Figure 5. Left: View of a baseline VVFTPR geometry with angle θ shown, Right: Sketch of baseline geometry for structural study illustrating key parameters

ACT investigated the effect of various parameters of the geometry of the baseline VVFTPR on opening sensitivity to pressure via structural simulations in Abuqus Simulia. To investigate the effect of wall thickness, the wall thickness was varied from 0.010 inches (0.254 mm) to 0.020 inches (0.508 mm) with all other geometry constant. As expected, minimizing wall thickness maximizes sensitivity of opening the radiator when increasing internal pressure in the VVFTPR flexible envelope because the structure is less stiff. This relationship is shown in Figure 6. Opening sensitivity is a strong function of wall thickness.

Figure 6. Resulting shapes of baseline VVFTPR design as a function of pressure and wall thickness

Figure 6 shows the opening angle of a baseline VVFTPR with an initial major radius of 4 inches (10.2 cm) pressurized to 5 psi (34.5 kPa) internal pressure. For each wall thickness there is a deformation limit where the stress in the wall material would exceed the yield strength, causing plastic deformation. Figure 7 shows the angular change of a 4 inch (10.2 cm) major radius VVFTPR with respect to internal pressure for varying wall thickness values. The results presented here only show cases where the yield strength is not exceeded and deformation is elastic.

Figure 7. Angular change for varying wall thickness for a 4 inch (10.2 cm) major radius VVFTPR

During the structural study, the effect of major radius on morphing behavior was studied to provide insight about the scalability of the VVTPR to applications requiring smaller and larger radiators. With all other parameters held constant, the morphing sensitivity increases as major radius is increased. To maintain effective opening sensitivity as the major radius decreases, the wall thickness can be reduced. The structural study investigated major radius values ranging from 1 in. (2.54 cm) to 4 in. (10.16 cm). Scaling to larger major radii is straightforward because morphing sensitivity increases with an increaded major radius. However, as major radius is reduced toward 1 in. (2.54 cm) morphing sensitivity is diminished and the wall thickness may need to be reduced below a value capable of providing structural support and pressure containment.

B. Working Fluid Selection

The working fluid inside the hollow panels is selected based on the vapor pressure within the required temperature range for thermal control as well as its compatibility with the radiator material. First of all, the working fluid must be chosen so that the vapor pressure at the minimum temperature results in the closed radiator shape based on the force balance with the wall materials. The vapor pressure at the maximum temperature must be contained by the envelope materials at the maximum view factor shape configuration without inducing stress beyond the fatigue limit of the material. The opening behavior between these two points will be dependent on the working fluid saturation curve between the open and closed configurations, hence, working fluid selection can be used as a design parameter to optimize sensitivity or to limit the maximum opening range. During experiments so far, methanol was used as the working fluid so that experiments could be conducted in ambient atmospheric conditions. Working fluids that are compatible with elastic envelope materials such as stainless steel and titanium alloys are suitable candidate fluids. Depending on temperature control range, propylene, hydrofluorocarbons, ammonia, alcohols, acetone, or water could be working fluid choices.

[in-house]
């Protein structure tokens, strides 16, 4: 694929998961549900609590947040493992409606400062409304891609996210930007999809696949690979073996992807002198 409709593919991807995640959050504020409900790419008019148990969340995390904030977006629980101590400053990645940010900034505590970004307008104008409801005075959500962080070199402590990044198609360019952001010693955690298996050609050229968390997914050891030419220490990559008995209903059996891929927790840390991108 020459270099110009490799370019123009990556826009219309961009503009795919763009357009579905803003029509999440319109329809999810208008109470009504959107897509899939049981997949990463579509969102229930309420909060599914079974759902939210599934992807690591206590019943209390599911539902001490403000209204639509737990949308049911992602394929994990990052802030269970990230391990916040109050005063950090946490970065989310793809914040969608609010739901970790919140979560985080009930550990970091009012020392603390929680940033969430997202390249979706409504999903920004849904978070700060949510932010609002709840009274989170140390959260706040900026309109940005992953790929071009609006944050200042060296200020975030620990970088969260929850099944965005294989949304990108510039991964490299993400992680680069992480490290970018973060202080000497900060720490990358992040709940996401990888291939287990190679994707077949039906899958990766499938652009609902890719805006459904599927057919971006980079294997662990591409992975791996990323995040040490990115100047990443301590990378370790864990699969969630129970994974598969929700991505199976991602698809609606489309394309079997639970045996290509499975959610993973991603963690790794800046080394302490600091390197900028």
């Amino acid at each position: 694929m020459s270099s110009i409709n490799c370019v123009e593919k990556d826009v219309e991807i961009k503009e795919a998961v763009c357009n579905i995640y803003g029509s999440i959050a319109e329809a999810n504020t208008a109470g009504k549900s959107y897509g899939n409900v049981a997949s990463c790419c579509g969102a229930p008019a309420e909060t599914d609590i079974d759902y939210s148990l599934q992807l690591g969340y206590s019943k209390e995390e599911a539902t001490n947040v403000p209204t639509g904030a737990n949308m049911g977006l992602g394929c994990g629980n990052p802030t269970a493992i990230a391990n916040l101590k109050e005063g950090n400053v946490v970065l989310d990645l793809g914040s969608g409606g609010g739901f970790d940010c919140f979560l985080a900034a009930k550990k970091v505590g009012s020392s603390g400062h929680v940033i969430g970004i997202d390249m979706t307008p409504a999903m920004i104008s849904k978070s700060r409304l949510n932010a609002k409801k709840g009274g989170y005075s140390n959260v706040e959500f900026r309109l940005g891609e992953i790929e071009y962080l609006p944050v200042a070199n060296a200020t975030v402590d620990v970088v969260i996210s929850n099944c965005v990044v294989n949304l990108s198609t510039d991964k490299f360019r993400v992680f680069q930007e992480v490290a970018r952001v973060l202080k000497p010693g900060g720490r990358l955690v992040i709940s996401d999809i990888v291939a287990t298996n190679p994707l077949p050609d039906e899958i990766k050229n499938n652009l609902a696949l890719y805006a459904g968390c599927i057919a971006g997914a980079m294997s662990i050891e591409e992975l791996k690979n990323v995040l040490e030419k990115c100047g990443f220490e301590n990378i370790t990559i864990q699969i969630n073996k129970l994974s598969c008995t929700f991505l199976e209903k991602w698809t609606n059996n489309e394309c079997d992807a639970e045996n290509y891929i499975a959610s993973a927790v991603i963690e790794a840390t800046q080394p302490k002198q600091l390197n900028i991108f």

C. Envelope Material Selection

A survey of materials that can be used to construct the envelope of the VVFTPR was initiated to select a candidate material for initial prototyping and to identify potential materials for future construction. The structural and thermal properties of each material are important factors because the material needs to tolerate a large degree of elastic deformation, demonstrate long life time, and readily allow heat transfer from the source to the radiator. In terms of thermal performance, the envelope material thermal conductivity should be as high as possible.

Conventionally, most springs are made of steel due to favorable elastic properties and low cost. Specifically, austenitic stainless steels such as 304 are commonly used for spring applications. Additionally, the yield strength of the envelope material must be high so that the most deformed regions of the flexible part may remain elastic throughout the lifetime of the part. Stainless steels and titanium alloys exhibit a fatigue limit where the number of deformation cycles before the part fails due to fatigue is practically infinite if the maximum stress is kept below a certain value. To achieve a long product life and allow the maximum opening sensitivity of the VVFTPR, the ratio of yield strength to elastic modulus should be as high as possible.

Another important criterion for envelope material selection is compatibility with working fluids. Over the years, ACT has tested heat pipe envelope and working fluid compatibility for numerous combinations of materials in order to qualify material compatibility. As a result, ACT has data proving or disproving the compatibility between certain working fluids and envelope materials.

D. Thermal Analysis